The 25-foot humpback whale that washed ashore along a rugged stretch of Little Compton coast over the weekend has turned into a minor attraction, drawing a steady stream of curious residents despite the …
The 25-foot humpback whale discovered washed ashore along a rugged stretch of Little Compton coast Saturday has turned into a minor attraction, drawing a steady stream of curious residents despite the difficulty of getting to it.
The humpback, a young female estimated to weigh 10 tons, washed up at Church Cove, just north and west of West Main Road's intersection with Swamp Road.
A resident who spotted it first contacted the state Department of Environmental Management Saturday, and state biologist Scott Olszewski went out to inspect it later that day.
"There are no signs of entanglements from fishing lines or nets, no obvious scars, and no signs of a traumatic injury such as having been struck by a boat propeller," DEM spokesman Mike Healey said.
The lack of any visible injuries makes a necropsy important, Healey said, and biologists from Mystic Aquarium were called and will perform one Thursday, weather permitting.
"Whales are magnificent and in the truest sense of the word, awesome and humbling, and it’s really sad when one dies," Healey said. "That’s why we view a stranding like this, which has left a seemingly intact whale on our shores, as a gift to science."
The whale has attracted a fair number of visitors who came and went Tuesday and Wednesday with considerable difficulty. Accessing the spot is not easy — Taylor's Beach is a mile to the north, the Sakonnet Golf Club a little further than that to the south, and the closest public road is nearly half a mile to the east. Most of those who have accessed it so far did so via a farmer who gave biologists and some locals access through his property. Others, including a busload of kids from the Met School in Newport, tried to access it from Taylor's Beach before giving up; the walk was too far and too rough along the rocky beach. Employees at the Sakonnet Golf Club walked to it from the northwest corner of club property.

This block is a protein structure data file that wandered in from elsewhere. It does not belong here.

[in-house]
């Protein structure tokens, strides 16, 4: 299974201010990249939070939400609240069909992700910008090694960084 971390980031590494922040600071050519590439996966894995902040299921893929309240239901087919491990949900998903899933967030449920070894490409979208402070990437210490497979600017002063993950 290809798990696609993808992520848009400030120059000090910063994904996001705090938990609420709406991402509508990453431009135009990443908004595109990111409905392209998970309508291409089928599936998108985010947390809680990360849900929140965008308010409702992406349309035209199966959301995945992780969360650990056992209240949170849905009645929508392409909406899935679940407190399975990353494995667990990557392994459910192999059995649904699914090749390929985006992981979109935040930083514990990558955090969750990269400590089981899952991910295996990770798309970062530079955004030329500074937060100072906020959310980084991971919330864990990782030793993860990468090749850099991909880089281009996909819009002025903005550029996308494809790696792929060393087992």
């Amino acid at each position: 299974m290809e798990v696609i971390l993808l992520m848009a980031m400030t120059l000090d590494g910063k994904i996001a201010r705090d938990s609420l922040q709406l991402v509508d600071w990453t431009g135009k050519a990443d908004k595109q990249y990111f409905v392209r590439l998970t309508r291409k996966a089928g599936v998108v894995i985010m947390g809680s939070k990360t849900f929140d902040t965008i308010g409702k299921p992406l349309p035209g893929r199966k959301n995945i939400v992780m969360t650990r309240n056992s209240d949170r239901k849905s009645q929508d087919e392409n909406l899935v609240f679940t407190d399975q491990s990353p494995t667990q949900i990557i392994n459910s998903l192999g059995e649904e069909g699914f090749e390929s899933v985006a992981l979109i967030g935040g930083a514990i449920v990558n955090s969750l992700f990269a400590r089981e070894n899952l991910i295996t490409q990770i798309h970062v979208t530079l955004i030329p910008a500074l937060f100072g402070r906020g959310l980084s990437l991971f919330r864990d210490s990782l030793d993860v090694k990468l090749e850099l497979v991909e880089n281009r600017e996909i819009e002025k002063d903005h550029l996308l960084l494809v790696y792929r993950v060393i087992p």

Among those who made it were Claire and Elizabeth Bowen, who couldn't resist having a look Wednesday afternoon. They walked out to the spot with their friend Aurora Scott.
"We just had to see it," Claire said.
The whale will likely be there for some time. Due to the remoteness of the site and the rocky beach, Healey said there are no plans to bury or move the whale. More than likely, it will remain there until being reclaimed by the elements.
"It's not the ideal scenario, but given the huge logistical effort that would be involved in trying to move the carcass, we're inclined to leave it where it is and let nature take its course," he said.
"By late spring, it'll likely be just bones."